Where Did My Dress Go?
Posted by Becky Carroll on January 29, 2007
I am generally a fan of Coldwater Creek. They focus on their customers, they provide great customer service, and they use a variety of techniques, including mystery shopping, to make sure they stay on top of their customer experience. I have personally had some fantastic customer experiences shopping there, as well as two very different retail experiences doing volunteer mystery shopping for Coldwater Creek (yes, I will post on those in the near future). Today, I want to share a rant about Coldwater Creek’s online experience as well as share a few suggestions from which all online retailers can learn.
As Kevin Hillstrom notes in his post, Coldwater Creek has made a successful transition from catalog to retail/online. They are good at using their email lists to send out relevant promotions to their customers. Towards the end of each month, I get a flurry of emails from Coldwater Creek about items in their online Outlet store. Last week, as I was perusing my morning email, the deals looked especially good, so I clicked through from the email to their outlet site. There were 17 pages of items to go through. In the first few pages, I did find a number of items that were screamin’ deals — a velvet dress with a sparkly brooch, a silk tank top, and a stretchy t-shirt. I put those items in my cart and clicked “Keep Shopping”.
Unfortunately, most of the items I clicked on took me to a page that said, “Sorry, this item is no longer available.” OK, so the East Coast shoppers had a head start (I am in California), but this isn’t very customer-friendly.
Website tip #1: Don’t show me an item and then make me click-through to find out it is no longer available. If an item isn’t available, make sure it is removed from the web page. Better: Let me see all the items that are (truly) available, in my size, and all on one long page if I want (rather than 17 separate pages of 25 items each).
To continue the story, I moved through the shopping pages quickly and found one more item I liked (a silvery belt) and put it in my cart. This brought up my empty cart! It did have a note in it which stated that items which had now sold out had been removed from my cart (which was all of my items). What?! Those were my items! Now, I don’t know how shopping cart software works, but if I had been shopping in my local Coldwater Creek, I would not expect someone to come up to me, take my items from my arms, and tell me someone else was checking out before me who wanted these exact same items. From looking at the forums at SlickDeals.net, an online shopping deal site, I am not the only one frustrated by this. Some customer posts on the forum expressed a distrust of Coldwater Creek’s ability to follow through on anything from their web store.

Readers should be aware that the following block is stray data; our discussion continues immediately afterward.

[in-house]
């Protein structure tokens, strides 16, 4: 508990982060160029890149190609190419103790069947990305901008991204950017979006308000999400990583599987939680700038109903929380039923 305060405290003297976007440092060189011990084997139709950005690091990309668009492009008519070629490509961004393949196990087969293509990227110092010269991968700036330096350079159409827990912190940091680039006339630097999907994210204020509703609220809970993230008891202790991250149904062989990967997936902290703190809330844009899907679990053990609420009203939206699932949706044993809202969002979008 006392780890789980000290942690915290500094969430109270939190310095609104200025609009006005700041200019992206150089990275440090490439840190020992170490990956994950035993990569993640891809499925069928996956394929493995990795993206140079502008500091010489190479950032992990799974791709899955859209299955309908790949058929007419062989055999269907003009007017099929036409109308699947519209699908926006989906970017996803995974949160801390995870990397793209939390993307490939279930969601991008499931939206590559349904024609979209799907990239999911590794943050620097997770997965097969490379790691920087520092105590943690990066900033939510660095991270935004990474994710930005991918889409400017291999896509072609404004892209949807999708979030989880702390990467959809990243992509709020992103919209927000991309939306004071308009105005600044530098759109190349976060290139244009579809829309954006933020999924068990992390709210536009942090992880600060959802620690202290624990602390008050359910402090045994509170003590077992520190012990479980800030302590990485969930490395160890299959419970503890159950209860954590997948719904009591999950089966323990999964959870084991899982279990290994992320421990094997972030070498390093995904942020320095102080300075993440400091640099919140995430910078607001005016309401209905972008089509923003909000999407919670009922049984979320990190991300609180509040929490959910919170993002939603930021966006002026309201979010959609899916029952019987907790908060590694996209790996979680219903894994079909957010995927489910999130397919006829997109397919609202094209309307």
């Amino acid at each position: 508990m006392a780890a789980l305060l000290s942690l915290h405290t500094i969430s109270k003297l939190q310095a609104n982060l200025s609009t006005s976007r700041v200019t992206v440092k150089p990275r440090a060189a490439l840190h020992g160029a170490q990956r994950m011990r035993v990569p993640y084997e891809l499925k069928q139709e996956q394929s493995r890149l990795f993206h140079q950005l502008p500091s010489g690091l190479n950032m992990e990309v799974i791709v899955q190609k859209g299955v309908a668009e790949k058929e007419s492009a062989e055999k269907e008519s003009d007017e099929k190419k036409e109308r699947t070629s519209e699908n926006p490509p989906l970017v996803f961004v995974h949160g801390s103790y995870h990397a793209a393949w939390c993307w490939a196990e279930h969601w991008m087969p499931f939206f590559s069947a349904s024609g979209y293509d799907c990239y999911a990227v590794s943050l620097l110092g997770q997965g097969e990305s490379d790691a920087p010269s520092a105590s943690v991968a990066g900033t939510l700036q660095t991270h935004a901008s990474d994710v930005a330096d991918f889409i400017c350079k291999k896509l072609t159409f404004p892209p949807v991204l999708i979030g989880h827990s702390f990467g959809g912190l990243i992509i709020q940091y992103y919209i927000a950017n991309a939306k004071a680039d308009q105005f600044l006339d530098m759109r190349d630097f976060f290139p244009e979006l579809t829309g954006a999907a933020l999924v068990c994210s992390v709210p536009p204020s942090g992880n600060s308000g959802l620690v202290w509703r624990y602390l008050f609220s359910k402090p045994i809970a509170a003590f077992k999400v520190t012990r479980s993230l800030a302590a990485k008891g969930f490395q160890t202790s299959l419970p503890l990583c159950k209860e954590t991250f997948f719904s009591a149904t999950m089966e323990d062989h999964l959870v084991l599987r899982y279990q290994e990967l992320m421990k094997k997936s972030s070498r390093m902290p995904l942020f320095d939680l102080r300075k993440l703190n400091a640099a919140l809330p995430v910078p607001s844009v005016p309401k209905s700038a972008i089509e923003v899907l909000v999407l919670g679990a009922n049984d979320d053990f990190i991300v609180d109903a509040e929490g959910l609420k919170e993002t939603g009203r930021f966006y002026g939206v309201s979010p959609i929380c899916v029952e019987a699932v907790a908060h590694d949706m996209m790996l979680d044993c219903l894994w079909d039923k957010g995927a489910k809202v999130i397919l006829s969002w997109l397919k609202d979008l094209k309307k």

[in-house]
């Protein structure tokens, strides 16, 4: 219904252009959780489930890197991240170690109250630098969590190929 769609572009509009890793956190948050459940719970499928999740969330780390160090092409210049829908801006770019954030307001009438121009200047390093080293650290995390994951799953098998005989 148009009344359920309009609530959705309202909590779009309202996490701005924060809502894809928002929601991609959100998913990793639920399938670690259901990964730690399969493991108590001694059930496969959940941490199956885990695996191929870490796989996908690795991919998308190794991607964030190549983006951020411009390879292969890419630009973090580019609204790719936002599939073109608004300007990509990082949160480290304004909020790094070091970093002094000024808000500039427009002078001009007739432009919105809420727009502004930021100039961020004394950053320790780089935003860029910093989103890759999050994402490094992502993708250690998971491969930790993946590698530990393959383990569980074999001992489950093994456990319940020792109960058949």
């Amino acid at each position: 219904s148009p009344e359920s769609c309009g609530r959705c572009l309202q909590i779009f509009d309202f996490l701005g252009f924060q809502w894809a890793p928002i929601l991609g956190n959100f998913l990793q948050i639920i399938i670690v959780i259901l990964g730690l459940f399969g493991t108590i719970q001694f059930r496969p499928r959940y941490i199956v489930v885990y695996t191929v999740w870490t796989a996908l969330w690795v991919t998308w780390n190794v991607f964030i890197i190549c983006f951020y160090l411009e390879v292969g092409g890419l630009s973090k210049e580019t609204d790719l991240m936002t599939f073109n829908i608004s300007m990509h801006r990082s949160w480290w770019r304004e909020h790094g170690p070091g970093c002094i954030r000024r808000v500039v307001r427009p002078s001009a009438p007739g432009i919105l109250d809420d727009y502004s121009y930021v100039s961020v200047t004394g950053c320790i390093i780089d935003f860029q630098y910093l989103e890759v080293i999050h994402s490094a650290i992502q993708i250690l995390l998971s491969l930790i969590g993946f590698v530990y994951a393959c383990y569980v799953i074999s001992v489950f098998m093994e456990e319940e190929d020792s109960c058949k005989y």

Website tip #2: To be successful at moving customers to an online shopping experience, we need to consider their offline shopping habits. Most customers won’t care how your online shopping cart works; they will only care that they can purchase their desired items.
Needless to say, I didn’t purchase the one item I had just put in my cart. I closed the window in disgust and emailed Coldwater Creek’s customer service department. I shared the situation with them, I shared my dissatisfaction with them (politely!), and I then asked them whether this occurs regularly with their shopping carts.
Less than two hours later, I received this reply:
Dear Ms. Carroll,
Thank you very much for contacting us. It is wonderful to hear from you!
We are very glad that you decided to write to us today and share your thoughts about our website, Ms. Carroll. Your e-mail has been forwarded to the appropriate department for review. You are very important to us. We look forward to serving you in the future.
We appreciate the time you have taken to write to us today. If you have any further questions please visit our web site at www.coldwatercreek.com or call us at 1-800-510-2808. It is always a privilege to serve you.
Sue, Coldwater Creek Customer Service
While this is a very cordial email, and more friendly than most form letters, it does not give any indication that a person has actually read my concerns.
Website tip #3: When you are responding to unhappy customers, acknowledge your customer’s concerns and reassure them that a person will get back to them. Then, do it!
Coldwater Creek, I am glad you consider it such a privilege to serve me. Now, can I please have my dress back?